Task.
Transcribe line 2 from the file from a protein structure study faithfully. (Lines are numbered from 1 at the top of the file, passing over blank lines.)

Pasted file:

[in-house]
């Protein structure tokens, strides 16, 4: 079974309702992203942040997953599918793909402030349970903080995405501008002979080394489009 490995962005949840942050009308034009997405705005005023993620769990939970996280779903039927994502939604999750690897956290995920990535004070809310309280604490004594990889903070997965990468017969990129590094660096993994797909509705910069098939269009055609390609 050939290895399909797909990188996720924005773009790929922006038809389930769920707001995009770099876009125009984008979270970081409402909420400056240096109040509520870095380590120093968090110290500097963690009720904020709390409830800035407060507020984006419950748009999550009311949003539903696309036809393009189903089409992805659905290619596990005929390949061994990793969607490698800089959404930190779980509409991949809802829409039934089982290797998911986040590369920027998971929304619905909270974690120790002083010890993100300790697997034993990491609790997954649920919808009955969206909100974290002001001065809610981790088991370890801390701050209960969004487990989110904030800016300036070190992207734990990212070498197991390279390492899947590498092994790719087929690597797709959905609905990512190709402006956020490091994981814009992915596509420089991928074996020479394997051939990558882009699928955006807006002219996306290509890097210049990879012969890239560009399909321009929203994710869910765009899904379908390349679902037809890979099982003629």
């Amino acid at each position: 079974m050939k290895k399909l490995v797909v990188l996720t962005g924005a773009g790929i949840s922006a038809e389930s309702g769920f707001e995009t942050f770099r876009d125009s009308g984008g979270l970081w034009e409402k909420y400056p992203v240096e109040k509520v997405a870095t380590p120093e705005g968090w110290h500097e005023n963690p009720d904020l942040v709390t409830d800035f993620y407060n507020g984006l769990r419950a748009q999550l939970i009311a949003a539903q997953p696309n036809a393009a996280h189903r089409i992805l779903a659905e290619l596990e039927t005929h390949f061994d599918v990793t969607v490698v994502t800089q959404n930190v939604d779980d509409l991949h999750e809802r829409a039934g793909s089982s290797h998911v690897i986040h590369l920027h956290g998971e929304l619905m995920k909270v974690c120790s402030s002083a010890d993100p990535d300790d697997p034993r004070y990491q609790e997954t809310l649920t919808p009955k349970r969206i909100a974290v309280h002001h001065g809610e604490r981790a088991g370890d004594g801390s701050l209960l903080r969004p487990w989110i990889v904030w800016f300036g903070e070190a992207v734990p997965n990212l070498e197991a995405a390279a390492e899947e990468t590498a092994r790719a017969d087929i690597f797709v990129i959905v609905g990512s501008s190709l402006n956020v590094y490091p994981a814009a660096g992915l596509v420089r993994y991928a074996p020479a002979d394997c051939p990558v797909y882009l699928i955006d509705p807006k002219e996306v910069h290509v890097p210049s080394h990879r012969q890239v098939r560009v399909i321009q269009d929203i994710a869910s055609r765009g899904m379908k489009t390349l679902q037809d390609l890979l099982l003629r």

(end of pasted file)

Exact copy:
């Protein structure tokens, strides 16, 4: 079974309702992203942040997953599918793909402030349970903080995405501008002979080394489009 490995962005949840942050009308034009997405705005005023993620769990939970996280779903039927994502939604999750690897956290995920990535004070809310309280604490004594990889903070997965990468017969990129590094660096993994797909509705910069098939269009055609390609 050939290895399909797909990188996720924005773009790929922006038809389930769920707001995009770099876009125009984008979270970081409402909420400056240096109040509520870095380590120093968090110290500097963690009720904020709390409830800035407060507020984006419950748009999550009311949003539903696309036809393009189903089409992805659905290619596990005929390949061994990793969607490698800089959404930190779980509409991949809802829409039934089982290797998911986040590369920027998971929304619905909270974690120790002083010890993100300790697997034993990491609790997954649920919808009955969206909100974290002001001065809610981790088991370890801390701050209960969004487990989110904030800016300036070190992207734990990212070498197991390279390492899947590498092994790719087929690597797709959905609905990512190709402006956020490091994981814009992915596509420089991928074996020479394997051939990558882009699928955006807006002219996306290509890097210049990879012969890239560009399909321009929203994710869910765009899904379908390349679902037809890979099982003629």